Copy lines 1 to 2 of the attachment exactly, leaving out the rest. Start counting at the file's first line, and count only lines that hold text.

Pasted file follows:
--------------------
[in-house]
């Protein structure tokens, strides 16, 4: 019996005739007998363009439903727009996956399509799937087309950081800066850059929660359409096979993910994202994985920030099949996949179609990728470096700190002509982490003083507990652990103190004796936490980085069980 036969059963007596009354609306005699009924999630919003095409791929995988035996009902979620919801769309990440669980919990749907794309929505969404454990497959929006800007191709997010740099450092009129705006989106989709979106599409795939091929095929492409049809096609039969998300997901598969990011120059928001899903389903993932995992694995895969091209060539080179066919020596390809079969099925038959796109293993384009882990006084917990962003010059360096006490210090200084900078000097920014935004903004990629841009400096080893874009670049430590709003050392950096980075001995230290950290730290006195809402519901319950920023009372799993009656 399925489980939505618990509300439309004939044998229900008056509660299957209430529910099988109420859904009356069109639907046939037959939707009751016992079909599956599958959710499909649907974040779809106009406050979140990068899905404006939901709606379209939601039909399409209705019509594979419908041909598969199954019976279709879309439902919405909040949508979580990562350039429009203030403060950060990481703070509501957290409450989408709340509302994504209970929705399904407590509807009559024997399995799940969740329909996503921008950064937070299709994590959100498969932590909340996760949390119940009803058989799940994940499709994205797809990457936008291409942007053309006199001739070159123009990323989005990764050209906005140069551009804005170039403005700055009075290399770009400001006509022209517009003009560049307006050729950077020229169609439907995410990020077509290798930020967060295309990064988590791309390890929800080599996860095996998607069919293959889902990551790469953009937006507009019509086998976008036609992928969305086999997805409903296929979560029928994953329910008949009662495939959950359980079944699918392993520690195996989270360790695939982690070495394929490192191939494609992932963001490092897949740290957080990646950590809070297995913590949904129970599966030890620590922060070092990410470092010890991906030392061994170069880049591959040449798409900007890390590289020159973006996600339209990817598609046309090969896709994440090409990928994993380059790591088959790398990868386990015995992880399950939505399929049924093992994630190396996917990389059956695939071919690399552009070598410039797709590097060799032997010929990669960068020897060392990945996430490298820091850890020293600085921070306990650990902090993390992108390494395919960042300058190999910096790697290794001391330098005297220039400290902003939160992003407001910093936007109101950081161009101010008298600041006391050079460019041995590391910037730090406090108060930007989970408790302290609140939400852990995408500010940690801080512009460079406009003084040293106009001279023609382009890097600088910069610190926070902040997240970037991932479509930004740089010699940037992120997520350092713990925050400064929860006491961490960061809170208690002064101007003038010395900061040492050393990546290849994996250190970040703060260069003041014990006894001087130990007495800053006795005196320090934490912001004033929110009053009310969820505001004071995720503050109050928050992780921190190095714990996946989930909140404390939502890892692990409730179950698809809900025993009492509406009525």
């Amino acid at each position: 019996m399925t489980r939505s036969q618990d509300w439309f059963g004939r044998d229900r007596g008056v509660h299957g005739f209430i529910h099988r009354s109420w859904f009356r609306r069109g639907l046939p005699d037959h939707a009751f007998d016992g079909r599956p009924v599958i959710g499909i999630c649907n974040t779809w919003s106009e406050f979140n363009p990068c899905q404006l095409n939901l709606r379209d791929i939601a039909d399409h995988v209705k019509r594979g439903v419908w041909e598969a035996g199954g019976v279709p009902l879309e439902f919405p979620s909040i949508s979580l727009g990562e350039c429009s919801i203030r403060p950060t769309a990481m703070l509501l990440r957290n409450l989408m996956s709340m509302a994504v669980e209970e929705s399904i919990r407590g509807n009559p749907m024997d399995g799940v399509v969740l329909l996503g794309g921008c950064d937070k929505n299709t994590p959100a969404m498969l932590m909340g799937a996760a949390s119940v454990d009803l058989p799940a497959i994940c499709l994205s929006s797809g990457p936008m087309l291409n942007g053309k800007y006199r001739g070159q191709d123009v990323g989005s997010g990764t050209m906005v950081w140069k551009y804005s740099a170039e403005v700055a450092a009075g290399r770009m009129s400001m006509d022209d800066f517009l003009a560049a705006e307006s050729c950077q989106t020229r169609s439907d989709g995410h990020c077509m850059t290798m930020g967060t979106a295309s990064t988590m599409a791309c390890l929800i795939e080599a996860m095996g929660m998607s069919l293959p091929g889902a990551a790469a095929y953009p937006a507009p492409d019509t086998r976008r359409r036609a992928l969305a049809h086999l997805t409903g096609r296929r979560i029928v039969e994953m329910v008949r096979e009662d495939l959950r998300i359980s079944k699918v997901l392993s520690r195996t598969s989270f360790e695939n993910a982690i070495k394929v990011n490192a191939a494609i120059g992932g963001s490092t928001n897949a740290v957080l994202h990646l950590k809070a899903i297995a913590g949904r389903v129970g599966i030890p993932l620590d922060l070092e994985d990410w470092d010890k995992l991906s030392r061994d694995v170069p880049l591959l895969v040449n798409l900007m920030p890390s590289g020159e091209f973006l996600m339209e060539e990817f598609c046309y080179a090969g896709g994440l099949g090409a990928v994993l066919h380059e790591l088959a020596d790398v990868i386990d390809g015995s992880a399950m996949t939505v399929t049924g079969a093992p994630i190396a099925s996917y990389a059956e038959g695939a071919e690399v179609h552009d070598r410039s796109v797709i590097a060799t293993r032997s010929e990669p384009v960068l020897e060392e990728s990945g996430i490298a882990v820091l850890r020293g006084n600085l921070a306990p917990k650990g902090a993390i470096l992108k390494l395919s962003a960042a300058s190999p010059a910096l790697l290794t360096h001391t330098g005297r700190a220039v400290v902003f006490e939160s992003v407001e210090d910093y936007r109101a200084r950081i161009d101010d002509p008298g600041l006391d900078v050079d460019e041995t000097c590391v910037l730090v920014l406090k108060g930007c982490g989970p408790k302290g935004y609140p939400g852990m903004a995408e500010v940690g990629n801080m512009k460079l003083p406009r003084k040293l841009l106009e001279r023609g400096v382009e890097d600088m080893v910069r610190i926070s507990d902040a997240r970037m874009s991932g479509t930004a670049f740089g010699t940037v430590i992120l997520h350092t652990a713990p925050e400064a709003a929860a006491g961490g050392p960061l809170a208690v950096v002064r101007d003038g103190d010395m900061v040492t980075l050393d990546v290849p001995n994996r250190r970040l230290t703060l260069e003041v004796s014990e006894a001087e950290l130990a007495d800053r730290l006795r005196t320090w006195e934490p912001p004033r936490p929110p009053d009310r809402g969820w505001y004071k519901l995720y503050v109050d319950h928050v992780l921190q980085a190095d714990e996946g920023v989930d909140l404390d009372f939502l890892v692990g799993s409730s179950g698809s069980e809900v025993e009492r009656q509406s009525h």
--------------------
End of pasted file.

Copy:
[in-house]
């Protein structure tokens, strides 16, 4: 019996005739007998363009439903727009996956399509799937087309950081800066850059929660359409096979993910994202994985920030099949996949179609990728470096700190002509982490003083507990652990103190004796936490980085069980 036969059963007596009354609306005699009924999630919003095409791929995988035996009902979620919801769309990440669980919990749907794309929505969404454990497959929006800007191709997010740099450092009129705006989106989709979106599409795939091929095929492409049809096609039969998300997901598969990011120059928001899903389903993932995992694995895969091209060539080179066919020596390809079969099925038959796109293993384009882990006084917990962003010059360096006490210090200084900078000097920014935004903004990629841009400096080893874009670049430590709003050392950096980075001995230290950290730290006195809402519901319950920023009372799993009656 399925489980939505618990509300439309004939044998229900008056509660299957209430529910099988109420859904009356069109639907046939037959939707009751016992079909599956599958959710499909649907974040779809106009406050979140990068899905404006939901709606379209939601039909399409209705019509594979419908041909598969199954019976279709879309439902919405909040949508979580990562350039429009203030403060950060990481703070509501957290409450989408709340509302994504209970929705399904407590509807009559024997399995799940969740329909996503921008950064937070299709994590959100498969932590909340996760949390119940009803058989799940994940499709994205797809990457936008291409942007053309006199001739070159123009990323989005990764050209906005140069551009804005170039403005700055009075290399770009400001006509022209517009003009560049307006050729950077020229169609439907995410990020077509290798930020967060295309990064988590791309390890929800080599996860095996998607069919293959889902990551790469953009937006507009019509086998976008036609992928969305086999997805409903296929979560029928994953329910008949009662495939959950359980079944699918392993520690195996989270360790695939982690070495394929490192191939494609992932963001490092897949740290957080990646950590809070297995913590949904129970599966030890620590922060070092990410470092010890991906030392061994170069880049591959040449798409900007890390590289020159973006996600339209990817598609046309090969896709994440090409990928994993380059790591088959790398990868386990015995992880399950939505399929049924093992994630190396996917990389059956695939071919690399552009070598410039797709590097060799032997010929990669960068020897060392990945996430490298820091850890020293600085921070306990650990902090993390992108390494395919960042300058190999910096790697290794001391330098005297220039400290902003939160992003407001910093936007109101950081161009101010008298600041006391050079460019041995590391910037730090406090108060930007989970408790302290609140939400852990995408500010940690801080512009460079406009003084040293106009001279023609382009890097600088910069610190926070902040997240970037991932479509930004740089010699940037992120997520350092713990925050400064929860006491961490960061809170208690002064101007003038010395900061040492050393990546290849994996250190970040703060260069003041014990006894001087130990007495800053006795005196320090934490912001004033929110009053009310969820505001004071995720503050109050928050992780921190190095714990996946989930909140404390939502890892692990409730179950698809809900025993009492509406009525």